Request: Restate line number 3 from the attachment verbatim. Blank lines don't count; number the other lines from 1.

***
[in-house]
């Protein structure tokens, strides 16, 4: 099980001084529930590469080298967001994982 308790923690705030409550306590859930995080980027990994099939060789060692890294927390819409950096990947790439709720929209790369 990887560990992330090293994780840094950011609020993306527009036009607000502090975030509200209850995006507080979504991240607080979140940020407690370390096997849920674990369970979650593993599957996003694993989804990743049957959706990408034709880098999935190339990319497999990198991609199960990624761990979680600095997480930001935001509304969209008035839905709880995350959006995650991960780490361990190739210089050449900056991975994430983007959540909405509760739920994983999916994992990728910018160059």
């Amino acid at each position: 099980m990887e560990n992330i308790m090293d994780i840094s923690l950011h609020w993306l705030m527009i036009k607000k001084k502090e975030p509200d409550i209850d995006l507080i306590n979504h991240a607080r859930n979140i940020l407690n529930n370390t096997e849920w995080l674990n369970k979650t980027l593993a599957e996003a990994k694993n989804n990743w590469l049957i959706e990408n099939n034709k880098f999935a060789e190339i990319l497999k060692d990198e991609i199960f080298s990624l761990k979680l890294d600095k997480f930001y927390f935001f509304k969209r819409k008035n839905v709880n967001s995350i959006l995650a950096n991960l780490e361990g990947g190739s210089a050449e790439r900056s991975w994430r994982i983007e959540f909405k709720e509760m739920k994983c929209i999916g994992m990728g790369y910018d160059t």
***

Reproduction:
């Amino acid at each position: 099980m990887e560990n992330i308790m090293d994780i840094s923690l950011h609020w993306l705030m527009i036009k607000k001084k502090e975030p509200d409550i209850d995006l507080i306590n979504h991240a607080r859930n979140i940020l407690n529930n370390t096997e849920w995080l674990n369970k979650t980027l593993a599957e996003a990994k694993n989804n990743w590469l049957i959706e990408n099939n034709k880098f999935a060789e190339i990319l497999k060692d990198e991609i199960f080298s990624l761990k979680l890294d600095k997480f930001y927390f935001f509304k969209r819409k008035n839905v709880n967001s995350i959006l995650a950096n991960l780490e361990g990947g190739s210089a050449e790439r900056s991975w994430r994982i983007e959540f909405k709720e509760m739920k994983c929209i999916g994992m990728g790369y910018d160059t």